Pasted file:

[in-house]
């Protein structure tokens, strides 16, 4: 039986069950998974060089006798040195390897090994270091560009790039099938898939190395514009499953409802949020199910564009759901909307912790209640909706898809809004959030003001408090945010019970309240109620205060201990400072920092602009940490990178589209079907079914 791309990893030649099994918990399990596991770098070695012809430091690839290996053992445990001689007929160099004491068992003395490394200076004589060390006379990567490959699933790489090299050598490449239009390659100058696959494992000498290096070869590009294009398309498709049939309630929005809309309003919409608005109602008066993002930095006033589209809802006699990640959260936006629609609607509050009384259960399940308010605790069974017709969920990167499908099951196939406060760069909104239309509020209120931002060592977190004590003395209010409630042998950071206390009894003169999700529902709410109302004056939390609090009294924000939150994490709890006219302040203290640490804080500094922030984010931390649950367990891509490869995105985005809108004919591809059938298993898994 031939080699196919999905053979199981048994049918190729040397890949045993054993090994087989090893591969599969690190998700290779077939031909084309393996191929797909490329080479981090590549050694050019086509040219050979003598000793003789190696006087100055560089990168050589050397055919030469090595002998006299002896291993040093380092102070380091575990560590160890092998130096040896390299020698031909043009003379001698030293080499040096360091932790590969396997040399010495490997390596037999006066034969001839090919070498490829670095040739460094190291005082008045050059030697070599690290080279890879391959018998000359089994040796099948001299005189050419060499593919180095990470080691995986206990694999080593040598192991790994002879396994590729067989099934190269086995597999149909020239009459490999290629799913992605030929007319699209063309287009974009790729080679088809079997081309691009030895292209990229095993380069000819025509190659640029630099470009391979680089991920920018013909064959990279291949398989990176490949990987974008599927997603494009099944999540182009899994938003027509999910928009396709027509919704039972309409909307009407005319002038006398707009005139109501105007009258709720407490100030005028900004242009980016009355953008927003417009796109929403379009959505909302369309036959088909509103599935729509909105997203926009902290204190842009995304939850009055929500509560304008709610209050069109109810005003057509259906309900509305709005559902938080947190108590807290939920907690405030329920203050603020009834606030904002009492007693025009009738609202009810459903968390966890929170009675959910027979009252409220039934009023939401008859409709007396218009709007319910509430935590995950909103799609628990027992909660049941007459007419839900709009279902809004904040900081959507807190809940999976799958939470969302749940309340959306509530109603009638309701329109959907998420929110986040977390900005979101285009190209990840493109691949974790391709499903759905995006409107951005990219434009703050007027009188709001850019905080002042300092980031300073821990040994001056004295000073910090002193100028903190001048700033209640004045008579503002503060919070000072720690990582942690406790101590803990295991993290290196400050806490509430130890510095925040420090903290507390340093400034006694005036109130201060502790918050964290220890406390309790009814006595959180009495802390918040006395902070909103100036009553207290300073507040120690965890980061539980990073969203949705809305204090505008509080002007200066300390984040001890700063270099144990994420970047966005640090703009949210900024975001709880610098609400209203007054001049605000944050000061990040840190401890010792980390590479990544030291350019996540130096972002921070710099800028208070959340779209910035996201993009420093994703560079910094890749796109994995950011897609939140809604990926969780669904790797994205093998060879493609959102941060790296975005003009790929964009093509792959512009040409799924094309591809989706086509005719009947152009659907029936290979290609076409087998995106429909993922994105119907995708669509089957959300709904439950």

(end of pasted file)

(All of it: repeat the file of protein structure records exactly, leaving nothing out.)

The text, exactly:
[in-house]
């Protein structure tokens, strides 16, 4: 039986069950998974060089006798040195390897090994270091560009790039099938898939190395514009499953409802949020199910564009759901909307912790209640909706898809809004959030003001408090945010019970309240109620205060201990400072920092602009940490990178589209079907079914 791309990893030649099994918990399990596991770098070695012809430091690839290996053992445990001689007929160099004491068992003395490394200076004589060390006379990567490959699933790489090299050598490449239009390659100058696959494992000498290096070869590009294009398309498709049939309630929005809309309003919409608005109602008066993002930095006033589209809802006699990640959260936006629609609607509050009384259960399940308010605790069974017709969920990167499908099951196939406060760069909104239309509020209120931002060592977190004590003395209010409630042998950071206390009894003169999700529902709410109302004056939390609090009294924000939150994490709890006219302040203290640490804080500094922030984010931390649950367990891509490869995105985005809108004919591809059938298993898994 031939080699196919999905053979199981048994049918190729040397890949045993054993090994087989090893591969599969690190998700290779077939031909084309393996191929797909490329080479981090590549050694050019086509040219050979003598000793003789190696006087100055560089990168050589050397055919030469090595002998006299002896291993040093380092102070380091575990560590160890092998130096040896390299020698031909043009003379001698030293080499040096360091932790590969396997040399010495490997390596037999006066034969001839090919070498490829670095040739460094190291005082008045050059030697070599690290080279890879391959018998000359089994040796099948001299005189050419060499593919180095990470080691995986206990694999080593040598192991790994002879396994590729067989099934190269086995597999149909020239009459490999290629799913992605030929007319699209063309287009974009790729080679088809079997081309691009030895292209990229095993380069000819025509190659640029630099470009391979680089991920920018013909064959990279291949398989990176490949990987974008599927997603494009099944999540182009899994938003027509999910928009396709027509919704039972309409909307009407005319002038006398707009005139109501105007009258709720407490100030005028900004242009980016009355953008927003417009796109929403379009959505909302369309036959088909509103599935729509909105997203926009902290204190842009995304939850009055929500509560304008709610209050069109109810005003057509259906309900509305709005559902938080947190108590807290939920907690405030329920203050603020009834606030904002009492007693025009009738609202009810459903968390966890929170009675959910027979009252409220039934009023939401008859409709007396218009709007319910509430935590995950909103799609628990027992909660049941007459007419839900709009279902809004904040900081959507807190809940999976799958939470969302749940309340959306509530109603009638309701329109959907998420929110986040977390900005979101285009190209990840493109691949974790391709499903759905995006409107951005990219434009703050007027009188709001850019905080002042300092980031300073821990040994001056004295000073910090002193100028903190001048700033209640004045008579503002503060919070000072720690990582942690406790101590803990295991993290290196400050806490509430130890510095925040420090903290507390340093400034006694005036109130201060502790918050964290220890406390309790009814006595959180009495802390918040006395902070909103100036009553207290300073507040120690965890980061539980990073969203949705809305204090505008509080002007200066300390984040001890700063270099144990994420970047966005640090703009949210900024975001709880610098609400209203007054001049605000944050000061990040840190401890010792980390590479990544030291350019996540130096972002921070710099800028208070959340779209910035996201993009420093994703560079910094890749796109994995950011897609939140809604990926969780669904790797994205093998060879493609959102941060790296975005003009790929964009093509792959512009040409799924094309591809989706086509005719009947152009659907029936290979290609076409087998995106429909993922994105119907995708669509089957959300709904439950």